Does this tardiness work the same way for both internalizing and externalizing? Can we claim a firm will always choose to restructure as soon as the difference between marginal benefit of internalizing (or keeping internal) and marginal cost of externalizing (or keeping external) is above the sufficient level?
The answer to this question should be no, and there are multiple reasons for this.
Firstly, the costs of internalizing are explicit and in general more “visible” than costs of making transactions in the market place. This should mean that if a firm chooses to internalize a certain function or process, it is done because it is believed that the firm “can afford it.” It is not as easy to calculate the real costs of externalizing, which means there should be a greater tardiness for the latter simply because understanding and predictability of the two situations is fundamentally biased towards internalizing.
Secondly, there are psychological reasons for internalizing and not externalizing. The firm, following Coase’s argument and definition, is about control. It is through control of the production processes, established by the set up of “open ended” employment contracts, the entrepreneur manages to outdo the market, at least in the short term.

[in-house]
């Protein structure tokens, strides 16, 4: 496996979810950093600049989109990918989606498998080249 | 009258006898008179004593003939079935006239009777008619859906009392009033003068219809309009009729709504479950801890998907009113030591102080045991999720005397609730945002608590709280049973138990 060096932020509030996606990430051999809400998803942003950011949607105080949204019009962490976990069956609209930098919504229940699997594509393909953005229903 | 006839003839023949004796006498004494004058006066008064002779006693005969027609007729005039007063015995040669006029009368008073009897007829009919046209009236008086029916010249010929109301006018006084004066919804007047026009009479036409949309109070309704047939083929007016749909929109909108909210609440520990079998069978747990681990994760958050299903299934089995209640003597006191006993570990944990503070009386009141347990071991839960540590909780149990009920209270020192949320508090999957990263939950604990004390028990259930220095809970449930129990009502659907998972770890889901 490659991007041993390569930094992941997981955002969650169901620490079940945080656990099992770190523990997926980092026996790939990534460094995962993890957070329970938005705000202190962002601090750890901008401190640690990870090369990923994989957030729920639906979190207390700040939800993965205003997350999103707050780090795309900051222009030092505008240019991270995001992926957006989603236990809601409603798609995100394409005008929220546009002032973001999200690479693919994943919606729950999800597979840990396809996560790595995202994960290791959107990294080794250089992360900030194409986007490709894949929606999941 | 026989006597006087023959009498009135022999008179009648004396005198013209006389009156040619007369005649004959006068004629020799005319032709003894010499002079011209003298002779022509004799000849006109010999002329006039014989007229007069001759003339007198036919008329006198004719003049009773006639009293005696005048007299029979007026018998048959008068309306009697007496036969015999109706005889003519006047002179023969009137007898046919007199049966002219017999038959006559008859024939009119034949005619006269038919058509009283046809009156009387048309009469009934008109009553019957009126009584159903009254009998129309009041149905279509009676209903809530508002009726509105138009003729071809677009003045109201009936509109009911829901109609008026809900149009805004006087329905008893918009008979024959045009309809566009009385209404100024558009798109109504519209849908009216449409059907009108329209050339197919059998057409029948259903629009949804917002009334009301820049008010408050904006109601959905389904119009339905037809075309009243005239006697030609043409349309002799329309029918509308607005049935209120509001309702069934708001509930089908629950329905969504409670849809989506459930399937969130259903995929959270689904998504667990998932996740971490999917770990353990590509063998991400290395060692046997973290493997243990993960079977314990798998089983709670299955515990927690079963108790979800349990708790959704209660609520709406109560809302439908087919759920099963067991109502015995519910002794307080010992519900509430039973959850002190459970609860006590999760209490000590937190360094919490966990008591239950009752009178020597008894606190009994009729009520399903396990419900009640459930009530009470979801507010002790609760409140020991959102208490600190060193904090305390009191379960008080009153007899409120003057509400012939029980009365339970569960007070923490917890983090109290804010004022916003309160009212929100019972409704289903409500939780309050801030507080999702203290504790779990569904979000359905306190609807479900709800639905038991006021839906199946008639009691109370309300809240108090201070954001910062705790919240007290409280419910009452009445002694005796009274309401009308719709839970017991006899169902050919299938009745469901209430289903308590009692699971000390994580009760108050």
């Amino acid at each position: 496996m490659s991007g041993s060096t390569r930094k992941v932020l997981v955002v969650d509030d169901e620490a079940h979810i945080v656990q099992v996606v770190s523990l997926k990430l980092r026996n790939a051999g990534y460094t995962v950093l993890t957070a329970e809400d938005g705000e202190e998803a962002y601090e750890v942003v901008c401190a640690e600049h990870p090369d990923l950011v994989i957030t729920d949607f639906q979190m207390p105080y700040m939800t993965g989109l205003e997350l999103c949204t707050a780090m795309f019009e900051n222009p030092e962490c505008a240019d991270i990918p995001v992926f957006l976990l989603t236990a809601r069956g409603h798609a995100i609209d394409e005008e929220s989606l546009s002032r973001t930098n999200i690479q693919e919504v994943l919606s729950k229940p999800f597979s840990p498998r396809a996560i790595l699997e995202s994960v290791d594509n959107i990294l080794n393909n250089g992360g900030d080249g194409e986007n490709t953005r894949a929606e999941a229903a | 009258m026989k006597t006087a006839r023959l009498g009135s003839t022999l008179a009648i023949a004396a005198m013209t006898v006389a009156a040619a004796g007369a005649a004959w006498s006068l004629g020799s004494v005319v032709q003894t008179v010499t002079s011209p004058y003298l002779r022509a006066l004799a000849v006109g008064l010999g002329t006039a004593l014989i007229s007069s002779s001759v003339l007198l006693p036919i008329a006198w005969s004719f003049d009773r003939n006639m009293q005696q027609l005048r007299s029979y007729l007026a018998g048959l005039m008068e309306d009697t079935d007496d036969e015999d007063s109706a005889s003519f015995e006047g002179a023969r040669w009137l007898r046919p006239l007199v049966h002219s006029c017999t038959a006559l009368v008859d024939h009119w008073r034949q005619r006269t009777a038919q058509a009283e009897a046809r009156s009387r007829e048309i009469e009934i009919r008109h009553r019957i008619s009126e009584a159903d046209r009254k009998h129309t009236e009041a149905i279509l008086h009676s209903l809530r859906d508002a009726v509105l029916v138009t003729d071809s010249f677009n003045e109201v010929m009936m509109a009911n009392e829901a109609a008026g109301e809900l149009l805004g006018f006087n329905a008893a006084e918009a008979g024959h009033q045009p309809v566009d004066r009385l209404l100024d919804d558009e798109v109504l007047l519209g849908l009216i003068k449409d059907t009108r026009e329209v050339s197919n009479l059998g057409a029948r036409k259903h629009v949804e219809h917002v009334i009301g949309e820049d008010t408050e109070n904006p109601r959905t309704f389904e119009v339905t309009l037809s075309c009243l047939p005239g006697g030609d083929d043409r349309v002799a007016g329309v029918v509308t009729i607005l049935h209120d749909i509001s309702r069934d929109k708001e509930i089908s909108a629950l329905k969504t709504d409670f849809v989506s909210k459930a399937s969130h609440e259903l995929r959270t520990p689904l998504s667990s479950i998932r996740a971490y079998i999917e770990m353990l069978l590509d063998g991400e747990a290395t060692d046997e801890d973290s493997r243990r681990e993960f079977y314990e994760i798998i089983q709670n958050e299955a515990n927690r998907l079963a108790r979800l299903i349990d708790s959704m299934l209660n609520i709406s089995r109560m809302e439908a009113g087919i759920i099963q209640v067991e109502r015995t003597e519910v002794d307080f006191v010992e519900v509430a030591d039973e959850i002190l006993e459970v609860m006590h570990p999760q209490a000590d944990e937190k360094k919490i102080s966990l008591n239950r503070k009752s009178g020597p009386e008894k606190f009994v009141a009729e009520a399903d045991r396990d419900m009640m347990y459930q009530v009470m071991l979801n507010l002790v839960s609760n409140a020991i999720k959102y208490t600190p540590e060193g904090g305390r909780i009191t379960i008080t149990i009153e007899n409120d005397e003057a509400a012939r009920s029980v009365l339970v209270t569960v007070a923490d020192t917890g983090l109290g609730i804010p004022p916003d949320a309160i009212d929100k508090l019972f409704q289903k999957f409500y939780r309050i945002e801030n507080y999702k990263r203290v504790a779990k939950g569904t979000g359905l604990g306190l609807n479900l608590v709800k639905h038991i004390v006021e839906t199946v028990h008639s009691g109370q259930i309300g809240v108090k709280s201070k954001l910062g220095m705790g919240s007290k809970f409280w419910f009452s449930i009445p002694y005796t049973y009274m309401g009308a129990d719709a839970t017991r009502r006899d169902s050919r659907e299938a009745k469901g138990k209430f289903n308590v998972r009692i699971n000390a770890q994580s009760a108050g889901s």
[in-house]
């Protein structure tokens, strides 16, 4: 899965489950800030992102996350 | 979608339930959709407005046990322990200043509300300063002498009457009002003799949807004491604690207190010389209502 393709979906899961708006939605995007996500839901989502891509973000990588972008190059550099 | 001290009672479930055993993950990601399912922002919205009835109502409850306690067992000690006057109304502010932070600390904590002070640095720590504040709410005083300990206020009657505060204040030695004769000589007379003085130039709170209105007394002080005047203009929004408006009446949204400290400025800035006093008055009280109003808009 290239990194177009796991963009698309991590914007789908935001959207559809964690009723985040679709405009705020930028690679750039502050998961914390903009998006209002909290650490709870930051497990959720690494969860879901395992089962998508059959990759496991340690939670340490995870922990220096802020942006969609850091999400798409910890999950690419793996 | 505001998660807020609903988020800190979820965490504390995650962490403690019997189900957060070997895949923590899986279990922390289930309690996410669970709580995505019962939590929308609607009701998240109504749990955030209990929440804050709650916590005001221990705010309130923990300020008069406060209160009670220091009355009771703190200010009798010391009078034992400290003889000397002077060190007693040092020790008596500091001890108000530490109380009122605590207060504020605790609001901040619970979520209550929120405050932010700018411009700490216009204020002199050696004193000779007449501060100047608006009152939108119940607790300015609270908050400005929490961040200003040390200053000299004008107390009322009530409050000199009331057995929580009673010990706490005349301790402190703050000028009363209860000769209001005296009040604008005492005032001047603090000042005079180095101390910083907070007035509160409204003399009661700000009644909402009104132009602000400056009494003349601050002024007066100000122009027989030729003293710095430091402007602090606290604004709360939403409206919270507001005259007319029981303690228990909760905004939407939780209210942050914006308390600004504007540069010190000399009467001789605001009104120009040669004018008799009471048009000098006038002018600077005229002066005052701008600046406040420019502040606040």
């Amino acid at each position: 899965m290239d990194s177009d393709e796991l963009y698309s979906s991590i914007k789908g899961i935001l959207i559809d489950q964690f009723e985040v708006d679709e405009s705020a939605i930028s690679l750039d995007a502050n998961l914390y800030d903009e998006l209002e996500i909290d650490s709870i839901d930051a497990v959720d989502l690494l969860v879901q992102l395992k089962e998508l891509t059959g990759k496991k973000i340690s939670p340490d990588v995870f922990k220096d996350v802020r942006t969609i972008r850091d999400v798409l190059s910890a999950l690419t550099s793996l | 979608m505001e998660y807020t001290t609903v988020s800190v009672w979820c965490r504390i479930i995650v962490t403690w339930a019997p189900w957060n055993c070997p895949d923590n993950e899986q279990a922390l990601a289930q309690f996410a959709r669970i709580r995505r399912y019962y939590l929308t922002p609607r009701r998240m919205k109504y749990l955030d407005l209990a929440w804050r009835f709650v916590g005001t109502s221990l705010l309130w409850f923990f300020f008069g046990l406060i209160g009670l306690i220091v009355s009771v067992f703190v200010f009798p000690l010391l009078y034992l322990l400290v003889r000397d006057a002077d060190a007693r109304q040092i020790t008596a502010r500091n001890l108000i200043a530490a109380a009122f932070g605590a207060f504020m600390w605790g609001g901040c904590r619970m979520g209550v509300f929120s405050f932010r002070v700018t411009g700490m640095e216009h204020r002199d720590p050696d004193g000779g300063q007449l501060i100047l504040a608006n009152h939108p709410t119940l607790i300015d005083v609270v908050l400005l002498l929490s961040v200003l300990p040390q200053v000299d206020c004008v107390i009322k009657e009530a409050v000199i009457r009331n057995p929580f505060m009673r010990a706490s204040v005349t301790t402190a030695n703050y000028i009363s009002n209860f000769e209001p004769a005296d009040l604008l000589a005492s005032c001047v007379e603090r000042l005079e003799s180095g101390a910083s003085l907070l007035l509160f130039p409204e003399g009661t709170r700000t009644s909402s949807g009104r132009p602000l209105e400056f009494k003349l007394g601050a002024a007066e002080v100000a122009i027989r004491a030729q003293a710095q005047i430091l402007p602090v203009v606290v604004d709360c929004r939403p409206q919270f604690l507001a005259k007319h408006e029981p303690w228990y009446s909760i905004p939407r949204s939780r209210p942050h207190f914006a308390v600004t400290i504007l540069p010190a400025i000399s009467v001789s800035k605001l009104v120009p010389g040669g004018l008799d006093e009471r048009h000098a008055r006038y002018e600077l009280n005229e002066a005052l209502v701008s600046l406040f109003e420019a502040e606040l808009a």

It is reasonable to assume that the entrepreneur, a person who (at least initially) knows what to do, seeks control. (Control should here be interpreted as in “setting up production processes” or “organizing/arranging inputs in a specific way to make outputs.”)
This point can be further understood when considering the so-called endowment effect. The theory of the endowment effect states that a person tends to place a higher (subjective) value on objects they own than in “desirables” they do not [yet] own. Ownership is a form of control – the property right is the right to control the owned object, to be the ultimate decision-maker for what is to be made of the property (at least with respect to other people).
Would it not, considering the endowment effect, be reasonable to assume there is an endowment effect in firms too? The entrepreneur, again using Coase’s definition of the term, seeks and establishes control of the production process through founding the firm. The control of the production process through the firm is a form of ownership/control, and thus we should be able to safely conclude that there is a psychological tardiness to externalize – the entrepreneur should thus hesitate to give up control, and thus ownership.
What we see here is that there should be a psychological bias towards control, hierarchy, and firm-building as opposed to market solutions. And there is also a bias (see 1 above) regarding information: the entrepreneur can more easily foresee the effects of internalizing whereas the effects of externalizing are difficult, if not impossible, to foresee.
Of course, the entrepreneur can overcome such information problems in the case of externalizing, but that would undoubtedly lead us back to transaction costs and the Coasean argument for the firm.
Can we then conclude that there is an overall market bias towards structure and control rather than decentralization and competition? At least the two aspects discussed above – the information problem and the endowment effect with respect to the internalizing/externalizing decision – seem to suggest that the market “calls for” firms rather than independent contractors. This view, if true, fundamentally undermines the common understanding of the market.